I was labeled “stupid.” Left to my own devices by a failing school system and society there was nothing to do but prove the title given to me wrong. What did I do you ask? I fought back. I took ownership of and honored myself for who I am. What I eventually discovered was not stupid but a more intelligent, resourceful, creative, and hardworking person than the system ever gave me credit for having. You see I have dyslexia and because of the label placed on me, I would not be the person I am today.
I was so excited that I could hardly sleep. All night I lay in bed going through the possibilities of what my first day of school might hold. I had my new lunch pail. My brand new all metal lunch box was all packed with the “Partridge Family” proudly sing out of their techno colored bus on the outside. I was sure this super cool lunch box was going to be the coolest thing preschool had ever seen.
I even had new clothes laid out on the chair by my Mom. That with combination of pre-school glamor almost had me convinced that taking Mousey, my oldest stuffed animal friend, for ‘Show and Tell’ was just the bomb.
It was only half a day, but it didn’t matter dammit. I got to walk down to the bus stop with my two older cousins, who barely paid any attention to me anyway, but again who cared! I got to ride a very “second grade looking” yellow bus to school, and maybe I might meet some new friends. I was very cool with all of this, be damned the consequences.The next morning I wore a smile along with my new clothes as I proudly walked to the bus stop with my older cousins.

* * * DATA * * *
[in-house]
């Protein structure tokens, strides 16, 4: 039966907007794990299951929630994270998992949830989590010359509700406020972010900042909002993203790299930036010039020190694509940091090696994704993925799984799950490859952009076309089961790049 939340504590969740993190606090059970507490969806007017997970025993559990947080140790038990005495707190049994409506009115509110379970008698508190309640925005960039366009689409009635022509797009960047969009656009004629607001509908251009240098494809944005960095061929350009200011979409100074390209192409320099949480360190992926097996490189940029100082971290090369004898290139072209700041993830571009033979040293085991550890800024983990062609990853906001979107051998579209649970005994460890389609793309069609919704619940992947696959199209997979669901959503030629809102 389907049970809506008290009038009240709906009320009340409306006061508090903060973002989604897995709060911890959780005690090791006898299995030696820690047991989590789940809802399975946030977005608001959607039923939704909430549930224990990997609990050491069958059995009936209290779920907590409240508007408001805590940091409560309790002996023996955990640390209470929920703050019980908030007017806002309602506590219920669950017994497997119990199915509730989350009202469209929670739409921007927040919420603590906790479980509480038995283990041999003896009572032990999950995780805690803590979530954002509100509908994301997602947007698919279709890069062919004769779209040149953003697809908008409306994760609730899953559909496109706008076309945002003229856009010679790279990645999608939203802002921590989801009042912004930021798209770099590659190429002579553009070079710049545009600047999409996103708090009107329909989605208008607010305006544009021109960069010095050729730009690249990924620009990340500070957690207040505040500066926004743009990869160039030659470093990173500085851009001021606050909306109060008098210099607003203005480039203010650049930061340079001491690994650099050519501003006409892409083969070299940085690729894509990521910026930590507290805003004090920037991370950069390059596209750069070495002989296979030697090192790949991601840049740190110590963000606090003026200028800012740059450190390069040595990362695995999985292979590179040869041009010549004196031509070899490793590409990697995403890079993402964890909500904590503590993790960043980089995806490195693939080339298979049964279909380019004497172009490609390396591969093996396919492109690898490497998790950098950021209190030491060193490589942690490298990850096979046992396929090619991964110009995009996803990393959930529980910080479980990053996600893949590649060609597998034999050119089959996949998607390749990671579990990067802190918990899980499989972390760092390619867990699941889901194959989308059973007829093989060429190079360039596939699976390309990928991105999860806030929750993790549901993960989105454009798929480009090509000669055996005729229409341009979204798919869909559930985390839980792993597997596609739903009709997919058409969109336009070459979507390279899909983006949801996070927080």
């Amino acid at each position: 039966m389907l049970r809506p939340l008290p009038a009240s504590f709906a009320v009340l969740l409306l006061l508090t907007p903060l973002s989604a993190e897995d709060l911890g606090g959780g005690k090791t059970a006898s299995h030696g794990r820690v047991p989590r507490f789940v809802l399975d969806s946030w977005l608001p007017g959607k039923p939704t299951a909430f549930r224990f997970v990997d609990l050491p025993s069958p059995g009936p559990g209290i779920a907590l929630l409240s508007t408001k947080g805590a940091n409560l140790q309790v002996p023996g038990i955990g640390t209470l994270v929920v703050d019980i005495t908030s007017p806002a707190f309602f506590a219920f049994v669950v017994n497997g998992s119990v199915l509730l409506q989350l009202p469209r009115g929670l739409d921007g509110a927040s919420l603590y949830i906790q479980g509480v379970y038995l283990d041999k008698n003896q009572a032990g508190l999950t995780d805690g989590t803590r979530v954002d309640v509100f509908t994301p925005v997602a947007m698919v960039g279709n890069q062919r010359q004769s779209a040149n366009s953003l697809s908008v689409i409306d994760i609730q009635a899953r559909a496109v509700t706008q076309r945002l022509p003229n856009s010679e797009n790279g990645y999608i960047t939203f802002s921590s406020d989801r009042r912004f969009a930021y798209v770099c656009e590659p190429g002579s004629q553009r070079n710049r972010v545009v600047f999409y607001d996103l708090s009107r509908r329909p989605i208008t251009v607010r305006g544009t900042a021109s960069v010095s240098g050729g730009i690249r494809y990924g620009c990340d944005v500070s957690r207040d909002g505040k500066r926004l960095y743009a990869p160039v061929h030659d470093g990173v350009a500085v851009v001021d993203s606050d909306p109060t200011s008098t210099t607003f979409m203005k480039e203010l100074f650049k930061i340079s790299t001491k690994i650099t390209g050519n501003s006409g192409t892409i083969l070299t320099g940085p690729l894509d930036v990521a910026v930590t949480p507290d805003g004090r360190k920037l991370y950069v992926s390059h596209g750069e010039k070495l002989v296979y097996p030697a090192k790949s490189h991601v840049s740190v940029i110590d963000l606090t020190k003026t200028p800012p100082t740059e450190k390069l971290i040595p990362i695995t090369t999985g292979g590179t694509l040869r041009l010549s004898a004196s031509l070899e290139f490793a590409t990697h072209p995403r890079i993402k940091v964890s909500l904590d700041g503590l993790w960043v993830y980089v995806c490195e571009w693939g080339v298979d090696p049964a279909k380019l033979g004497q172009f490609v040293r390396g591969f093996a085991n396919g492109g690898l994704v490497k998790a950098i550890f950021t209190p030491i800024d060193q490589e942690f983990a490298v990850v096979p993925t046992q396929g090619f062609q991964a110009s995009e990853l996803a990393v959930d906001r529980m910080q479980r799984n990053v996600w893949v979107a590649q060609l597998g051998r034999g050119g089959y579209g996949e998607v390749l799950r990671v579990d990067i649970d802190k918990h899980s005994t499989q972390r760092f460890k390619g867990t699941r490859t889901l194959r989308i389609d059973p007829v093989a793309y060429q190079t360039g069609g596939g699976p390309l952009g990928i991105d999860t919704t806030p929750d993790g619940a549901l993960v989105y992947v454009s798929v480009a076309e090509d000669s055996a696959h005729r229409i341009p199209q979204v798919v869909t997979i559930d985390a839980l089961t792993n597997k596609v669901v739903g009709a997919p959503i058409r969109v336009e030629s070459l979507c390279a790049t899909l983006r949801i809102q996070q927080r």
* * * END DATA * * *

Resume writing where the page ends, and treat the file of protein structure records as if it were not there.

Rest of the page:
Many parents assume public schools will provide the adequate testing and education for children with dyslexia. Wading through public school bumbledom is hard enough and can sometimes add to children feeling inadequate or stupid.
Trying to secure proper attention for kids that are labeled “stupid” need extra help is often impossible. This means children with disabilities fall even further behind. Most schools are understaffed and ill-equipped to administer individual evaluations. Even if the child is allocated for special education, he or she will typically be taught in a group of children with widely ranging learning challenges, making targeted and specific treatment for dyslexia unlikely.
I want educators and public school administrators to know that all kids are bright and intelligent. I want parents of a child with dyslexia to become advocates for change. Get a private sector evaluation early. Use Federal Guidance Publication on dyslexia, dysgraphia, dyscalculia. Connect with your State Decoding Dyslexia Group. Know and use the Federal Education Law (ESSA). Know your rights and your child’s rights. All kids are excited to learn!